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First Stab at Healthcare Reform Gets Nods in WA

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July 16, 2009

SPOKANE, Wash. – The Senate Health Committee's approval of a plan to require people to get health insurance – with government subsidies to help pay for it – gave folks in Spokane plenty to talk about last night. At a packed "Divided We Fail" public meeting, doctors, patients and small-business owners compared stories and stress levels about rising health care costs and dwindling coverage.

Ingrid McDonald, advocacy director with AARP Washington, says her group is especially concerned about people ages 50 to 64, as older workers are being laid off but are still years away from qualifying for Medicare.

"Here in Washington, for example, insurance companies can charge people in higher age brackets 3.75 times as much as they charge people in lower age brackets. So as people become older, unless they're part of a large employer plan, they find it increasingly difficult to find affordable coverage."

The new bill still would allow insurance companies to charge older people more for insurance, but limits the difference to no more than twice what younger people are charged. AARP says it can live with that. However, the vote was 13 to 10, strictly along party lines. Republicans insist the proposal would raise costs by requiring that people be insured.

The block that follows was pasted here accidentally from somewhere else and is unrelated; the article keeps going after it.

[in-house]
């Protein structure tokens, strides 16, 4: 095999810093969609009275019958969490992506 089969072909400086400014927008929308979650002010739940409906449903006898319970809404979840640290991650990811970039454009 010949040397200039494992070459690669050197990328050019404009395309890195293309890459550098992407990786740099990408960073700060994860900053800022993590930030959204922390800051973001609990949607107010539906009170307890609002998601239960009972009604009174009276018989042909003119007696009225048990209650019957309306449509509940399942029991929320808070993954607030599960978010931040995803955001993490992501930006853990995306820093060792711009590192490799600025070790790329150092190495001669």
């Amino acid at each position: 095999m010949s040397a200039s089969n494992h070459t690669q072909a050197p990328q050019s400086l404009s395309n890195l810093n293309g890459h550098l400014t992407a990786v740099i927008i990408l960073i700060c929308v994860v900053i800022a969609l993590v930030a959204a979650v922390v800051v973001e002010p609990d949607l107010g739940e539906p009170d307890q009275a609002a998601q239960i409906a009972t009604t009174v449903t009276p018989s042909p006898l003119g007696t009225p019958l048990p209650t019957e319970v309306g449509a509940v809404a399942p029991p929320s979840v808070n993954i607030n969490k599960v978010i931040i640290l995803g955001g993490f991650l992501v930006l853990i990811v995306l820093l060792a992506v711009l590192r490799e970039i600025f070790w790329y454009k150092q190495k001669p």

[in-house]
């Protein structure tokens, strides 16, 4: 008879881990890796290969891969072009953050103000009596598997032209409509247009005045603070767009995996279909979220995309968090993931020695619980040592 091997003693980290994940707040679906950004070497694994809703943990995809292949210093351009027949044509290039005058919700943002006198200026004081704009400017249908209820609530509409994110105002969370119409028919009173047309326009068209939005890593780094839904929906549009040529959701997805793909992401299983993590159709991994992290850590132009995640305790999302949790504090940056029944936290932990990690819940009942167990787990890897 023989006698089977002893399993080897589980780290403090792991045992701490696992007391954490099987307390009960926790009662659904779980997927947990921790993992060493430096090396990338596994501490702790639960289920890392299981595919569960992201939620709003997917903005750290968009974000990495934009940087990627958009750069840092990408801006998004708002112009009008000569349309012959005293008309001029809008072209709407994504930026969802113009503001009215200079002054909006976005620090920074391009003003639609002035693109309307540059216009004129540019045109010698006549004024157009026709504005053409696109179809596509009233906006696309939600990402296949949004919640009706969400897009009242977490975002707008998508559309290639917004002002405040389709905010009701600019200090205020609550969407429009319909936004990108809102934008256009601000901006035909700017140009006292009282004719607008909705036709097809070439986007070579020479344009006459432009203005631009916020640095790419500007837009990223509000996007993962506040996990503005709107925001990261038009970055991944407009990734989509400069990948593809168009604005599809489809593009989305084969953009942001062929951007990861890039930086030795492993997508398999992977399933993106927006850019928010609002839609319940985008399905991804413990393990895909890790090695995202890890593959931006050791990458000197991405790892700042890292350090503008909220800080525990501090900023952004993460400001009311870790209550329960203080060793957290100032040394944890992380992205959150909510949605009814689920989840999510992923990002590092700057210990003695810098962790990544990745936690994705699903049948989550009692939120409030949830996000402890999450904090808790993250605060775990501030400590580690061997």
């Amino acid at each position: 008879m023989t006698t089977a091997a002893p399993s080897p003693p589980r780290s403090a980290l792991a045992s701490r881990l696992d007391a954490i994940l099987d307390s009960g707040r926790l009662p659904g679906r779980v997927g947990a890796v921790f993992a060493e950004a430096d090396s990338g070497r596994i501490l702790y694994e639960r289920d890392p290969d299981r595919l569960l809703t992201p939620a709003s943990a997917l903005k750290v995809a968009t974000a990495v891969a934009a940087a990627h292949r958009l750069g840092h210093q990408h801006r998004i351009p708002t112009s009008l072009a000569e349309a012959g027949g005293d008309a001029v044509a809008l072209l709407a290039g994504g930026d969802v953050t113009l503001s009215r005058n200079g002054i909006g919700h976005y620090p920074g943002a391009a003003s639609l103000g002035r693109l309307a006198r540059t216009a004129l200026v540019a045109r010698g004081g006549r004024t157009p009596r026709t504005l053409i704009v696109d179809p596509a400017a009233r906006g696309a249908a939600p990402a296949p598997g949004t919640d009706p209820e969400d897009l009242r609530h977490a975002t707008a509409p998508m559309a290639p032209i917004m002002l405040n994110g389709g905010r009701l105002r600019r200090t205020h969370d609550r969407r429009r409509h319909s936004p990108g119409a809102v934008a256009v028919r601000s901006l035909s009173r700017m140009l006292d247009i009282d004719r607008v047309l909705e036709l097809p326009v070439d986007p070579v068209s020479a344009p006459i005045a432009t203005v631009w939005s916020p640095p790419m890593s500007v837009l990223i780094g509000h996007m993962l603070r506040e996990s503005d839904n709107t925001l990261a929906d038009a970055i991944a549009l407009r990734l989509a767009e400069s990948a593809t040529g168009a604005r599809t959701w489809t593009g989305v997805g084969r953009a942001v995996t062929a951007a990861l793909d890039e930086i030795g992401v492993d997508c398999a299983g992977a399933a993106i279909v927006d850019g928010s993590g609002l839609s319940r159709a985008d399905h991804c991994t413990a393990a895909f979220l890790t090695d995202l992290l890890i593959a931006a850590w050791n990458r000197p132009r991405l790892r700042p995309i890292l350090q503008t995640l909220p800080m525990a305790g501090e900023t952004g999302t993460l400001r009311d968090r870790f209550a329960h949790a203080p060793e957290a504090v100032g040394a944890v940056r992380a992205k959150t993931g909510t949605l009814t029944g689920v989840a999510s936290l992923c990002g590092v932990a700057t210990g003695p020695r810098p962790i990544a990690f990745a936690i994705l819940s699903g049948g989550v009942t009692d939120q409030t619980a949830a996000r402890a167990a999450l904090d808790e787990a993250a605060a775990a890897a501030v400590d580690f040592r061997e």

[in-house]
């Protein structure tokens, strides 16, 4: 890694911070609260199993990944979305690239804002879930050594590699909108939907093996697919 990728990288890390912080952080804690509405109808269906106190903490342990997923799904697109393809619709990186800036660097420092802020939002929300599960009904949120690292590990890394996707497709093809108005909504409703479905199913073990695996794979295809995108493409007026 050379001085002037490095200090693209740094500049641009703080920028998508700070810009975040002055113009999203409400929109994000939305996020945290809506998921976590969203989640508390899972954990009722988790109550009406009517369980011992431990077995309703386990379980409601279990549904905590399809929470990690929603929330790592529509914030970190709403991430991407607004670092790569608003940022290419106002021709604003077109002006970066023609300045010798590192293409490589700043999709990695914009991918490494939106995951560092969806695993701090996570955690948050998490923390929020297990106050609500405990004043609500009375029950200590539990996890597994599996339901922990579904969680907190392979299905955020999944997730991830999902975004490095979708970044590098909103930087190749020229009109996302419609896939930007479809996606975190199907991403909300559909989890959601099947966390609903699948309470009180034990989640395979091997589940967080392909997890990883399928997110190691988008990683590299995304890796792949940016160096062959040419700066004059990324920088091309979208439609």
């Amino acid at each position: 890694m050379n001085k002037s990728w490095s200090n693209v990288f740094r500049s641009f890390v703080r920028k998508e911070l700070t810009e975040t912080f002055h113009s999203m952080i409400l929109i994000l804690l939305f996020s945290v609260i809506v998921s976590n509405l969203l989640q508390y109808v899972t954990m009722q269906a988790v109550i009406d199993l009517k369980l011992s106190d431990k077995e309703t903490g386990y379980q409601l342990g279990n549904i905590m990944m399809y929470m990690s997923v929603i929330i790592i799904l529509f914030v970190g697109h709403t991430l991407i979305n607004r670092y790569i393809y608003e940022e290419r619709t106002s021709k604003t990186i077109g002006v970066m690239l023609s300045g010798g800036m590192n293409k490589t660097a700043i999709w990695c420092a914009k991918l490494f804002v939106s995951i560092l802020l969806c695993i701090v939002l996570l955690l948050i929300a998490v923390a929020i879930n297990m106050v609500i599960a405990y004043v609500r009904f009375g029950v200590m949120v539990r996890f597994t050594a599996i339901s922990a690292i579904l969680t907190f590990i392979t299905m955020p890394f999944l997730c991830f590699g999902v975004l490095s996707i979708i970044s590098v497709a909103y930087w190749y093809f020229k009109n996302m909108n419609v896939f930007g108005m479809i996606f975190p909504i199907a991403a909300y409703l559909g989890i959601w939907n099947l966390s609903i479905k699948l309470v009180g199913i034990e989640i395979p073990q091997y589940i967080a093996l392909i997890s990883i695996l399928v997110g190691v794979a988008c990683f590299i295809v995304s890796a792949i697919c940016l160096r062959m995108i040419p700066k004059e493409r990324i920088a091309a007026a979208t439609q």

Physician Glen Stream, Spokane, sits on the board of the American Academy of Family Physicians. He wants to see a greater emphasis on keeping people healthy and covering preventive care. He says an estimated 75 percent of medical costs go to treating just a few chronic conditions, including asthma, diabetes and depression.

"By having a more coordinated and proactive treatment strategy for chronic illness, I hope we can save some of the costs involved in delaying or having sub-optimal care."

The new bill, called the "Affordable Health Choices Act," would require insurance companies to offer coverage no matter what a person's medical history or past claims, and it also would require coverage of some preventive care. Only the Democrats on the Senate committee voted for it; Republicans called it "too expensive."

The "Divided We Fail" coalition partners are AARP, Service Employees International Union (SEIU) and National Federation of Independent Business (NFIB).

Chris Thomas, Public News Service - WA